Old Vine Grenache

All over Roussillon in the far south of France and the north east of Spain are seas of ancient Grenache/Garnacha vine stumps capable of yielding particularly concentrated  sweet-yet-tannic wine, the tannins resulting from the near-drought conditions in which these vines are grown. What's good enough for Châteauneuf-du-Pape... (and, gosh, there is no shortage of Châteauneuf that tastes blander than the wine below).

Because there is no shortage of this sort of wine, and the great majority of it is made in relatively unsophisticated co-operatives, the price is decidedly right. In the UK for example, Marks & Spencer are currently selling the most luxuriously packaged Old Vine Grenache 2004 VdP des Côtes Catalanes for just £4.99. The bottle is almost absurdly heavy and expensive-looking. The label is perfectly respectable and only faintly branded with the retailer’s name. And the wine? Great, characterful stuff that would be just perfect for a barbecue. It starts out rich, packs quite a punch with its strength of 14.5, yet has a bit of lift and, chez M&S, I preferred it to another southern Grenache with a much fancier appellation at almost twice the price, Rasteau 2003 Perrin at £8.99. The 2004 seems less rustic than the 2003 vintage of Old Vine Grenache.

The wine has been bottled in Bordeaux and sourced by Promocom, and indeed if you take a look at Two good southern French reds from Sainsbury’s which I wrote three years ago, you’ll see that a very similar wine cost whole pound per bottle more in 2002. 

Sainsbury’s themselves are currently selling another Bordeaux-bottled Roussillon red from Promocom, an appellation controlée wine this time, at £4.99 in Réserve des Tuileries 2004 Côtes du Roussillon. This is very slightly more muted than the M&S Vin de Pays described above but is in a very similar style and still a good buy. To qualify as a Côtes du Roussillon rather than Vin de Pays the wine has to contain at least 20 per cent Syrah and/or Mourvèdre but I can’t see that this is always necessarily an improvement on a wine wholly dependent on Grenache and/or its close relative Lladoner Pelut.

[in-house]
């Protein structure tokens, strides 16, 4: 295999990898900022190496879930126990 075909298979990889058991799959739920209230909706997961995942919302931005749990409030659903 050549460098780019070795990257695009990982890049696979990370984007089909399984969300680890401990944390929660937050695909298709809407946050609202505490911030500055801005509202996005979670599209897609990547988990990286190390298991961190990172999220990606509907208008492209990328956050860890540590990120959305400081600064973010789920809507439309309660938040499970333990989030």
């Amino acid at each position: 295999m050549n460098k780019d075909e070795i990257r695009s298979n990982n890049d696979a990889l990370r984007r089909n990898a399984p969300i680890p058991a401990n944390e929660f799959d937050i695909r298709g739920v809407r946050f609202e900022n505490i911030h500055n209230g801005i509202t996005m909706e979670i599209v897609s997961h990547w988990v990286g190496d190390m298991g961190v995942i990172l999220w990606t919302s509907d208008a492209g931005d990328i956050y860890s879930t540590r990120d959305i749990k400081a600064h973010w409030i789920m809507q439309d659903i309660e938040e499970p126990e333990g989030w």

I certainly see no need to stray south of the Pyrenees via Sainsbury’s shelves for Campaneo Old Vines Garnacha 2004 Campo de Borja which seemed a bit confected to me (maybe it was the whiff of American oak) and, at £5.99, not worth the extra pound. (And I see that that Muruve Roble 2003 Toro, a previous wine of the week, now seems to be back up to £5.99 from £3.99.)

If you really want to save the pennies, seek out The Southern Collection 2003 Côtes du Roussillon which Morrisons/Safeway are selling for £3.99. Made by the big co-op Les Vignerons Catalans, this has lots of pepper, herbs and sun on the nose, followed by a slightly raisined (aka 2003) character on the finish but at this price this rather adds character. Good balance and lots of flavour with just 12.5 per cent alcohol.

These old vines are a wonderful resource. Take advantage before they are all grubbed up.